Federal prison staff-to-inmate ratio: 1:4.3
Increase in staffing expenditures since 1995, adjusting for inflation: 29% ($200 to
$312 million)
Average time served in Massachusetts (MA) state prison: 5 years
Average cost of incarcerating offenders in MA: $43,000 per person per year
Cost of housing a maximum-security inmate in MA annually: $48,000
Michigan, 2001
Table 1
Average Costs of Incarcerating a Prisoner for
Each Security Classification Level Based on
Gross Appropriation FY 1999-2000

Level I
Level II
Level III
Level IV
Level V & VI
Department of Corrections, “Average
Costs by Type of Supervision, Gross
Appropriation, FY 2000"
Oklahoma 2005

Projected Operating Costs For
Fiscal Year 2005 At Institutions Operated
By The Oklahoma Department of Corrections
FY 2005 Budgeted
Operating Cost
Maximum Security
$53.18 per day
Medium Security (Proposed Facility)
$58.69 per day
Medium Security - Male
$45.14 per day
Medium Security - Female
$47.16 per day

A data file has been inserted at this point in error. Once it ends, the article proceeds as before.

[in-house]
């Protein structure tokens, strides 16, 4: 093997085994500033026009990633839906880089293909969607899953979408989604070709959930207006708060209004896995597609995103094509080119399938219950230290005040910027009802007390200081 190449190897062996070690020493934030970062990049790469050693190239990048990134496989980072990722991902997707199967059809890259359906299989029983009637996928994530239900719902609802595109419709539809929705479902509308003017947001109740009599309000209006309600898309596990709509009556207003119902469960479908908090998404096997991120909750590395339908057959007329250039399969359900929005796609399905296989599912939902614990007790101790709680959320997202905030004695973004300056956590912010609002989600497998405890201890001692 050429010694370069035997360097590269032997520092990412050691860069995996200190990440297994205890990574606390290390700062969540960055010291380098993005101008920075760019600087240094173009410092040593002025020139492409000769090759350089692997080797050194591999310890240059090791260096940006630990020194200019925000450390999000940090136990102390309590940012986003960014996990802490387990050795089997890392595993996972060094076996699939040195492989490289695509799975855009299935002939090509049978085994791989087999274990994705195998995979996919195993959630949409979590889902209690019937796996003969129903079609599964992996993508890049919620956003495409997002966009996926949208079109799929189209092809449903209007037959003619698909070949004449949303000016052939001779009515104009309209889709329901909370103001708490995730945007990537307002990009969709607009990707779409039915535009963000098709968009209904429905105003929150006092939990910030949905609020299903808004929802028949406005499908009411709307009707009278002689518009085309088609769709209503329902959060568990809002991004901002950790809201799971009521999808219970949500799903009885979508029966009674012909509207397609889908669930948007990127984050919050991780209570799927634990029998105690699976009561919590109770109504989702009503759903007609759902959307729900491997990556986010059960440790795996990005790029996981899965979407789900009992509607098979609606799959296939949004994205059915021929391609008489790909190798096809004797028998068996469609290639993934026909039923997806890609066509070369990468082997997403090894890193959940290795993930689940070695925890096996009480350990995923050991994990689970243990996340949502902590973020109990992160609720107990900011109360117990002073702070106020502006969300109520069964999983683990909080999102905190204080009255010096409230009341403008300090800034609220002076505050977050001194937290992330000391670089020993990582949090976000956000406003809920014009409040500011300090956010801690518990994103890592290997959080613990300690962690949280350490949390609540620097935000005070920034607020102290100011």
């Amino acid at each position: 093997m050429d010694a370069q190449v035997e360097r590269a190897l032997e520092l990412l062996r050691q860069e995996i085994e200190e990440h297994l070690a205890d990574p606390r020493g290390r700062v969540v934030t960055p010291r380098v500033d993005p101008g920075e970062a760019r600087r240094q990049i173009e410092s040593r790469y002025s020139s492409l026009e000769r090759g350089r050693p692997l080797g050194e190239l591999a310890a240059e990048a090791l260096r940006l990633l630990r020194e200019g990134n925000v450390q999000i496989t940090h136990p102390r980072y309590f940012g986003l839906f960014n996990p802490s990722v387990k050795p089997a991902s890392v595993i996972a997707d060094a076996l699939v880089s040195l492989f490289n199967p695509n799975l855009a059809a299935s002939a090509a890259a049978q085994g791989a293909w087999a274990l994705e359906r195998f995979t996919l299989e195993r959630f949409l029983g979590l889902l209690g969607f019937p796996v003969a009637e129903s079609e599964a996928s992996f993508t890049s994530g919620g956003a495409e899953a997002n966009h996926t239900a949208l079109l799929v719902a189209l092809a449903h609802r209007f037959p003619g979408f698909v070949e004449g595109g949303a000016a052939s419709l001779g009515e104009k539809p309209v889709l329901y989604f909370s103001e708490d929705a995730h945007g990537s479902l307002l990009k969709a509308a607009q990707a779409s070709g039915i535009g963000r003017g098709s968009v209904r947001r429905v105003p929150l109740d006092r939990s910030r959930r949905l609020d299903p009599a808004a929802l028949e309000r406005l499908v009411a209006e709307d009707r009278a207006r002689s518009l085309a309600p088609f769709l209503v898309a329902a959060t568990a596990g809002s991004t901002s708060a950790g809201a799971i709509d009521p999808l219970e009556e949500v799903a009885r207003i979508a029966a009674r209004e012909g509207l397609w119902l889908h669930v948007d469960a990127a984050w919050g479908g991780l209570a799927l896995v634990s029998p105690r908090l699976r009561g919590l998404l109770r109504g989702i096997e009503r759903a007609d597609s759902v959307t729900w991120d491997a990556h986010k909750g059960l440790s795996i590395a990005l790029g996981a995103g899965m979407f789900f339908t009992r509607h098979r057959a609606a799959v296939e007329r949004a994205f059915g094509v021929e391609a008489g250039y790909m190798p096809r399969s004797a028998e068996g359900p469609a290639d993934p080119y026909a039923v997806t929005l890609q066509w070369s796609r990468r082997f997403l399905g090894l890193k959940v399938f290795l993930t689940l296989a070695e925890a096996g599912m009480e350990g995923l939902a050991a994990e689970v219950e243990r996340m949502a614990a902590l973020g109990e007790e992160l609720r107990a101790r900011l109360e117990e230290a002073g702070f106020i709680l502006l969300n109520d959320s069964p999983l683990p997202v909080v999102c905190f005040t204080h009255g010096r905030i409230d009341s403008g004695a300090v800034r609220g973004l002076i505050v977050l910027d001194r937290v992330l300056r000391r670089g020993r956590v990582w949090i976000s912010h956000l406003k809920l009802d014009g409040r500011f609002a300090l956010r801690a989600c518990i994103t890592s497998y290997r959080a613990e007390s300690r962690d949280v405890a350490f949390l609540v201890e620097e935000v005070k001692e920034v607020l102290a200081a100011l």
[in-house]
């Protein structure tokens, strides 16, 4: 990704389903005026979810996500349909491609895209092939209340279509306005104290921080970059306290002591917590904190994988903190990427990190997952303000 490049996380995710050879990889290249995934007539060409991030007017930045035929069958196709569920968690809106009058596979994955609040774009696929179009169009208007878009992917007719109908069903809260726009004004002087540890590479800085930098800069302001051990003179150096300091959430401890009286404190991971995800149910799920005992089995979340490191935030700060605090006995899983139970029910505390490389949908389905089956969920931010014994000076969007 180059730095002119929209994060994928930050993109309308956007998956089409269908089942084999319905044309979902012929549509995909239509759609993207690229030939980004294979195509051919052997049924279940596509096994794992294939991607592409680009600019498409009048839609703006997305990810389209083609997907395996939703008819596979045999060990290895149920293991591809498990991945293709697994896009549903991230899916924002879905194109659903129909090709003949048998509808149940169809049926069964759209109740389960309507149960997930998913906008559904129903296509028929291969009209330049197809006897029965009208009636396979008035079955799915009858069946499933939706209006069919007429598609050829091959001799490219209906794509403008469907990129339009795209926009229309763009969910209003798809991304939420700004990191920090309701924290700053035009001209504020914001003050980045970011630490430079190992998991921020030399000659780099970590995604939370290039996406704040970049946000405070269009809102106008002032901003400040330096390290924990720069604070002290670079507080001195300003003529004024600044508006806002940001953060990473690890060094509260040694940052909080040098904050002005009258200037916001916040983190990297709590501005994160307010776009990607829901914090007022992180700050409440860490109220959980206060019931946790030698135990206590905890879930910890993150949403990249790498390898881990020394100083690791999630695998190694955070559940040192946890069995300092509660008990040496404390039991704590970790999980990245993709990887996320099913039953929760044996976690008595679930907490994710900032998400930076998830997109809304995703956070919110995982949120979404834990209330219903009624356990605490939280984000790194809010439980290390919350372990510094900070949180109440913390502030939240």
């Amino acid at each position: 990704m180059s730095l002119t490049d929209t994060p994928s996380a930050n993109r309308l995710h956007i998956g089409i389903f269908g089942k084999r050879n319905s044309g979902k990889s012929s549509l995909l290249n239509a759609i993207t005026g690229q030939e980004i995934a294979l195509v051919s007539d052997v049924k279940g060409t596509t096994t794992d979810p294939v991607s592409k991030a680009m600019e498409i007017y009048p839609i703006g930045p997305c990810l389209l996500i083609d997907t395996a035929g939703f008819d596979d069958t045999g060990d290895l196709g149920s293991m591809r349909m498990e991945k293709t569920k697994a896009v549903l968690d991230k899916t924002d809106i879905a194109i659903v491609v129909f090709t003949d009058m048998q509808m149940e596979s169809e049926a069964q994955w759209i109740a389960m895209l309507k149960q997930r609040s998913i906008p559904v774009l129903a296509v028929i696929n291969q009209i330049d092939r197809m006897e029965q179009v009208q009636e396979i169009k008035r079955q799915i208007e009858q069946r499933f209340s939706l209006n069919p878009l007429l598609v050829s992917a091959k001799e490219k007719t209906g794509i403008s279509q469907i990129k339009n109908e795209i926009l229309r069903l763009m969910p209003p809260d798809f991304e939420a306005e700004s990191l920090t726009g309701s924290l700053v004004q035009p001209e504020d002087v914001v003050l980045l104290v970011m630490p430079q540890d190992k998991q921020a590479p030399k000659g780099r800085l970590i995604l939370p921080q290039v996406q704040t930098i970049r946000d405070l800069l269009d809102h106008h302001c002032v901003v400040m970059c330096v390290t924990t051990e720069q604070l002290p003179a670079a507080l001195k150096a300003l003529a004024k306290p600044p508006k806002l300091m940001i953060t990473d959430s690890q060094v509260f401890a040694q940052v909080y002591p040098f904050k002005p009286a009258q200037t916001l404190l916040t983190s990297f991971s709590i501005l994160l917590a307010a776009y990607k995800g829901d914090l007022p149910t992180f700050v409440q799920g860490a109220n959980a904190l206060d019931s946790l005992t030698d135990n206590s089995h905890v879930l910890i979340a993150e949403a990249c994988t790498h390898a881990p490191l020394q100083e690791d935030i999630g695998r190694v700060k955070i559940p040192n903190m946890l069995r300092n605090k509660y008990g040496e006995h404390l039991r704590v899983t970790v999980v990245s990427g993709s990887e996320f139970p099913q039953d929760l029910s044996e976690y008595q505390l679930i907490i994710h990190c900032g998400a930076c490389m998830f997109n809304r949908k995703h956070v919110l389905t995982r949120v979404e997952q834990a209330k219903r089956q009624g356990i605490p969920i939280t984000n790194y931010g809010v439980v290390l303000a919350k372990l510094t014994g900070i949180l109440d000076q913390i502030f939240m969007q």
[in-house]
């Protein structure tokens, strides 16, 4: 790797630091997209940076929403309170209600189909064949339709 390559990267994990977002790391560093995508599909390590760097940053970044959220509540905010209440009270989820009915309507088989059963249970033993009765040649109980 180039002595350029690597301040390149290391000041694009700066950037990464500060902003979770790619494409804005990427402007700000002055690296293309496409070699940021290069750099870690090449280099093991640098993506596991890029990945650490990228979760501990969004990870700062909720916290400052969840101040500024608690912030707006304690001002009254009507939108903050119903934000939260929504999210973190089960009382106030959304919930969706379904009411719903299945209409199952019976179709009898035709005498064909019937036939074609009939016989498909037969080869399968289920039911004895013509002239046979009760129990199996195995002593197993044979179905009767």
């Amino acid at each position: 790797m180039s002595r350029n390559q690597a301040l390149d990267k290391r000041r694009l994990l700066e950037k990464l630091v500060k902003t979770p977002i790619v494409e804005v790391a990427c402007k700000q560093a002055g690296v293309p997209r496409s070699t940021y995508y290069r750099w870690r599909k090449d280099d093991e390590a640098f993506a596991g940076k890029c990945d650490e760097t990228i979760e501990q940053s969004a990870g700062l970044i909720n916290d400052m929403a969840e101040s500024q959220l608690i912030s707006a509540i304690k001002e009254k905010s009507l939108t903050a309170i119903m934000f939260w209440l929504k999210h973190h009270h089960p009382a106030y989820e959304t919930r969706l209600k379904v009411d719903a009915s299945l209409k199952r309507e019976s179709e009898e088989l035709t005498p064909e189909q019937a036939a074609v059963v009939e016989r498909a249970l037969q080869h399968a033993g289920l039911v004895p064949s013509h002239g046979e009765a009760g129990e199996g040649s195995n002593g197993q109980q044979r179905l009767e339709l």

Minimum Security – Male
$42.80 per day
Minimum Security – Female
$37.27 per day
Community Corrections
$40.43 per day
Work Centers
$31.11 per day
Kentucky 2002-2003 (per diem / annual per bed)
Maximum Security - KSP
Medium Security - Private & Public
(excluding KSR, KCIW, LLCC)
Medium Security - Public Only
(excluding KSR, KCIW, LLCC)
Minimum Security- State Only
Extraordinary Facilities
Minimum Security - Private & Public
Colorado (current)
The average cost of incarcerating inmates at the Colorado State Penitentiary, including
death row inmates, is $103.58 per day. The Colorado State Penitentiary is a Security
Level V facility (maximum security) with a mission of incarcerating high-risk offenders.
Due to heightened security requirements and increased staffing needs, the associated
costs are higher than a lower security facility.
MDOC’s FY 2001 costs per inmate day for individual security classifications in a 1,000bed facility were as follows: minimum security, $38.71; medium security, $42.93; and
maximum security, $66.62. MDOC’s FY 2001 costs per inmate day for security
classifications in a 500-bed psychiatric correctional facility were $55.00 for medium
security and $70.10 for maximum security.